As lucrative as it sounds, pre-IPO trading also comes with significant risks that you must be aware of before you put your hard-earned money on the line. Here are some of them:

High Volatility

Pre-IPO stocks tend to experience higher volatility than ordinary stocks as there is a lot of uncertainty, hype, and activity when a company is nearing a liquidity event like an IPO. As is often the case in the public markets, individual investors always find themselves at the mercy of more prominent, resource-rich investors who can drive the stock price up or down with large trades to their benefit.

Prudent, well-informed, and tactical retail investors can still ride pre-IPO price volatility to make quick gains and even bigger profits once the IPO is listed in the public market. It takes a lot of research and analysis to determine what company will likely have a good IPO and invest in it.

Flawed Valuation

A significant risk associated with pre-IPO trading is the risk of overestimating the value of a late-stage startup and losing money when the underwriters determine the accurate valuation during the IPO process. You’ll lose money if the first-day IPO price is significantly lower than the pre-IPO stock price. Avoid buying large blocks of shares in the pre-IPO markets to avoid significant losses.

Dubious Companies and Unicorns

There are many dubious companies and startups that turn out to be unicorns in the private pre-IPO markets. Research has shown that a large percentage of startups fail once VC funding runs out and they are forced into a private placement pre-IPO. Some of these unicorns don’t even go public. They may hold your money for longer than anticipated unless you sell them in the secondary markets at a loss.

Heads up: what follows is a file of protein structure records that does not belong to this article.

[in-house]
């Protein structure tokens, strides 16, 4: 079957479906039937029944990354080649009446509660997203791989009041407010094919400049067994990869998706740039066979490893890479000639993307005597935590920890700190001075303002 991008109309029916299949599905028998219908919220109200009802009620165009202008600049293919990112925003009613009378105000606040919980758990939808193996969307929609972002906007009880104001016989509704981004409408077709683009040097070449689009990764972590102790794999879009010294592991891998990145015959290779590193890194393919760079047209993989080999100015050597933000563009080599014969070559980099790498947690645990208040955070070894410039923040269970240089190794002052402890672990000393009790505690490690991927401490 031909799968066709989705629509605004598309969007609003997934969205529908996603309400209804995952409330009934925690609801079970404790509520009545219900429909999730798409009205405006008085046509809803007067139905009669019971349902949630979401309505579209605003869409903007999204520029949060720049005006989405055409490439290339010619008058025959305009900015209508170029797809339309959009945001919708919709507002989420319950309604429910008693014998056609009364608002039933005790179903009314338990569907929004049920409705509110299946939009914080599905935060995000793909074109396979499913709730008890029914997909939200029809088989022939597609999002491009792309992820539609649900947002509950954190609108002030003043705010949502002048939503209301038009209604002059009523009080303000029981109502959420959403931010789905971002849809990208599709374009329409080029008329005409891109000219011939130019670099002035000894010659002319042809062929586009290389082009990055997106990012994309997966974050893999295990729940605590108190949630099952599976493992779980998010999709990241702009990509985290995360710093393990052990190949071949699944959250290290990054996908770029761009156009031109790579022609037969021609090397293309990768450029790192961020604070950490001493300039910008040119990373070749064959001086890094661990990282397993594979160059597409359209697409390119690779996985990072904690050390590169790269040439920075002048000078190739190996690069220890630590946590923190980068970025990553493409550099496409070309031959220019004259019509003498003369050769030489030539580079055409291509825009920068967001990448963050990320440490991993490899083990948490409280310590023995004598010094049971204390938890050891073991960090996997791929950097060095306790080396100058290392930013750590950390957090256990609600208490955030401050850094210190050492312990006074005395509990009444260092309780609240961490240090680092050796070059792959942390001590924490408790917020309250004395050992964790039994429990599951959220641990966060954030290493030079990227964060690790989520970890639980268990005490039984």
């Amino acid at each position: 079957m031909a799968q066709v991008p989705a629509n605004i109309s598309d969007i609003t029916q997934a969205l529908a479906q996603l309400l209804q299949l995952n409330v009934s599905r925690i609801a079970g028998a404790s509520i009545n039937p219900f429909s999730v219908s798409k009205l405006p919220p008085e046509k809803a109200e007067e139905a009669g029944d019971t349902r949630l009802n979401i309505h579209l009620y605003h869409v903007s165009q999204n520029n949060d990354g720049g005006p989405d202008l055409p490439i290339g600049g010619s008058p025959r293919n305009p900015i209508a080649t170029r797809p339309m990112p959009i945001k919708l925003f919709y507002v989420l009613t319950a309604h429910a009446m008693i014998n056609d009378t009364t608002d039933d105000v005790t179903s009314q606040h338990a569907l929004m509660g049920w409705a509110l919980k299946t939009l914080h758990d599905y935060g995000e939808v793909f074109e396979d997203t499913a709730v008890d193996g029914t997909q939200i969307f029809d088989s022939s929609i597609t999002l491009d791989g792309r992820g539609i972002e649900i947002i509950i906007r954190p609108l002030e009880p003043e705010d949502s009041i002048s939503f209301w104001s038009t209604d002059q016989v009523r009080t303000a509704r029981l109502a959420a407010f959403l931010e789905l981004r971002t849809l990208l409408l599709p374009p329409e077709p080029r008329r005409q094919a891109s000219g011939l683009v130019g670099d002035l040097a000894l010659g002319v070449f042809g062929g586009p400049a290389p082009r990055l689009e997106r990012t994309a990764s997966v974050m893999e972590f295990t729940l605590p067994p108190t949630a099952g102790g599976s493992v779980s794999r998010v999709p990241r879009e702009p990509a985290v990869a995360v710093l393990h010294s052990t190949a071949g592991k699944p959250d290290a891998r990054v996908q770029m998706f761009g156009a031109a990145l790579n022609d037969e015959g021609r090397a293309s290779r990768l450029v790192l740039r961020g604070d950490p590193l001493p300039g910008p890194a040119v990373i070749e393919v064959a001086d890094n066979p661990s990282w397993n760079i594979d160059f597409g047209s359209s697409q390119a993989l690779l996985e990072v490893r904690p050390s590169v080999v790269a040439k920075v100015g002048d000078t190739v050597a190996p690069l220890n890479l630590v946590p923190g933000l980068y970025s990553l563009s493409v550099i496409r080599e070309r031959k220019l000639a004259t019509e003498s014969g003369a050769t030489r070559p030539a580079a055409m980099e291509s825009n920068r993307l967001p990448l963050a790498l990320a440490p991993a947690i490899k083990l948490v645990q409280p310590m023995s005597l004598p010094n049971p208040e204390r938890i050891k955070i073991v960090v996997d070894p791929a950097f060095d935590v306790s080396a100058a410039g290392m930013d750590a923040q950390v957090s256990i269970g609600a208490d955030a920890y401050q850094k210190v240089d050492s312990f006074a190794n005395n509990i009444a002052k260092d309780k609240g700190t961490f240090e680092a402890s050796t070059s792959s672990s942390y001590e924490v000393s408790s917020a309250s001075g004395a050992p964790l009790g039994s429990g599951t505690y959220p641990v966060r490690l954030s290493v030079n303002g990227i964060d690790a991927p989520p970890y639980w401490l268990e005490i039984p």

Due diligence is the only way to avoid dubious companies and unicorns in the pre-IPO market. For instance, you can restrict your pre-IPO trades to companies with upcoming IPOs, as this type of information is usually all over. Also, please find out how the company is doing in terms of sales and whether it has achieved a sustainable competitive advantage.

What Are the Benefits of Trading Pre-IPO?

There are a few benefits associated with trading pre-IPO. Here are some of them:

No Limitations

Retail investors are usually limited to buying a certain number of a company’s shares in the public market during an initial public offering. On the contrary, you can buy as many pre-IPO shares as you want in a private placement depending on your risk appetite and availability of shares

Many Investment Opportunities

There are many more investment opportunities in the pre-IPO market compared to the public market. Only a few companies go public in a given financial year, but there are thousands, if not millions, of promising companies floating pre-IPO stocks.

Short-term Gains

The pre-IPO market allows you to make quick, short-term gains on your investments by investing in a company that is about to go public. You are guaranteed profit given that most IPOs are underpriced by design to prevent first-day underperformance and the risk of a fraudulent overvaluation.

Investing in pre-IPOs can be a rewarding experience, provided you understand the risks and know how to separate the wheat from the chaff through due diligence. Start investing in pre-IPO stocks today and realize your financial dreams! There are many brokers and trading platforms out there offering pre-IPO trading opportunities for retail investors like you